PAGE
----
Inclusivity

Inclusivity refers to the right of persons with disabilities to participate fully in economic,
social and cultural life and to have opportunities, experiences and access to facilities and
services in a way that is equitable with those opportunities, experiences and access
provided to all persons.

Inclusive Design

Inclusive Design refers to the design of products, information and environments that can be
used by all persons, to the greatest extend possible and are not necessarily more expensive
or necessarily designed exclusively for persons with disabilities. The products, information
and environments can serve a large variety of needs with minimum adaptation.


Independent Living


                                                                                              5
Independent Living is a process whereby a person recognizes and optimizes residual ability
through the coordination of all available resources and the application of skills thereby
contributing toward the independent functioning of the person within society. This process
affords the individual an equal opportunity to function and participate optimally in all
contexts in the society and to live with dignity.

Individualised support

Individualised support facilitates overcoming all barriers which result in disability. An
individualised outcome-based programme is designed for the person, the family and
caregivers, specifically to provide support and takes into consideration the person‟s unique
and diverse needs.

Intellectual Disability

Intellectual disability refers to impairments of a permanent nature that result in significantly
below-average cognitive ability. This concept may also be used to describe the outcome of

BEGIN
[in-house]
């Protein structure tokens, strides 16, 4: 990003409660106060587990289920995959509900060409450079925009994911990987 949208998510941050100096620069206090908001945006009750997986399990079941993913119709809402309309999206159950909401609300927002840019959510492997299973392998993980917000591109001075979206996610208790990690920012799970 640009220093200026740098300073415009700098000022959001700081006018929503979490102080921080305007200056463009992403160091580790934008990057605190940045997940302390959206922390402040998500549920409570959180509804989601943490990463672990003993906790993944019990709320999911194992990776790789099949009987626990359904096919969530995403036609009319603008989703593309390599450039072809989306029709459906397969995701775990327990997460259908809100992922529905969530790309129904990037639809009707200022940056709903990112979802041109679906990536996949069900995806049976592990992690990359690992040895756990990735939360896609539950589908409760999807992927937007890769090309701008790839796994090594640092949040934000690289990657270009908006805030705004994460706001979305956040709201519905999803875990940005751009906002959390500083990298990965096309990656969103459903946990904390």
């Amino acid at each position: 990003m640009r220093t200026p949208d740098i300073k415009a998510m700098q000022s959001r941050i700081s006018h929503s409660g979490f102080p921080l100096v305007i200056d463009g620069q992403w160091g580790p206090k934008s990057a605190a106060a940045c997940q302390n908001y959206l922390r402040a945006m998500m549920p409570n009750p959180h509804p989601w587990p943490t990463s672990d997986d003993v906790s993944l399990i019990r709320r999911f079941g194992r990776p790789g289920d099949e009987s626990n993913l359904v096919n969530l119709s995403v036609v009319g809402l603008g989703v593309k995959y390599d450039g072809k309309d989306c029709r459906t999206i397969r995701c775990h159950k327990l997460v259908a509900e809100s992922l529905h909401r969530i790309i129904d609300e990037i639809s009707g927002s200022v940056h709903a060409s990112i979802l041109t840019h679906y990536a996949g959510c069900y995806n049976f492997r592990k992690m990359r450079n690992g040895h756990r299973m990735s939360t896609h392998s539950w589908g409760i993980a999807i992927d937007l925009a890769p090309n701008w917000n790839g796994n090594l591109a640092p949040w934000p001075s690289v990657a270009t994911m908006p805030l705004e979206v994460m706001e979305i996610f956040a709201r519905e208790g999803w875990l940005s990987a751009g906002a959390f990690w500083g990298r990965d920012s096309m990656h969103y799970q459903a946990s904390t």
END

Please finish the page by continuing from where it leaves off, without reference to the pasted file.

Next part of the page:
traumatic brain injury, lead poisoning or dementing conditions such as Alzheimer‟s disease.

Language

Language includes spoken and signed languages and other forms of non-spoken languages
(Convention on the Rights of Persons with Disabilities: 2007).


Learning disability

This refers to a group of impairments that affect a broad range of academic and functional
skills including the ability to speak, listen, read, write, spell, reason and organize
information. A learning disability is not indicative of low intelligence since research indicates
that people with learning disabilities have average or above-average intelligence. Causes of
learning disabilities include a deficit in the brain that affects the processing of information.

Mainstreaming disability

In the context of a rights discourse and sustainable development, mainstreaming is about
dignity, self-worth, autonomy and self-determination. It is a strategy for making the concerns
and experiences of persons with disabilities an integral dimension of the design,
implementation, monitoring and evaluation of policies and programmes in all political,
economic and societal spheres so that persons with disabilities benefit on an equitable
basis.

Mental disability, mental disorder or mental illness

This refers to psychological or physiological impairment of a permanent or recurring nature.
It is a positive diagnosis (psychiatric diagnosis) of a mental health related illness in terms of
accepted diagnostic criteria made by a mental health care practitioner authorised to make
such a diagnosis. Guidelines defining criteria are listed in the International Statistical
Classification of Diseases and Related Health Problems (ICD).




                                                                                               6
Mental Health status

This refers to the level of mental well-being of an individual as affected by physical, social
and psychological factors and which may result in a psychiatric diagnosis.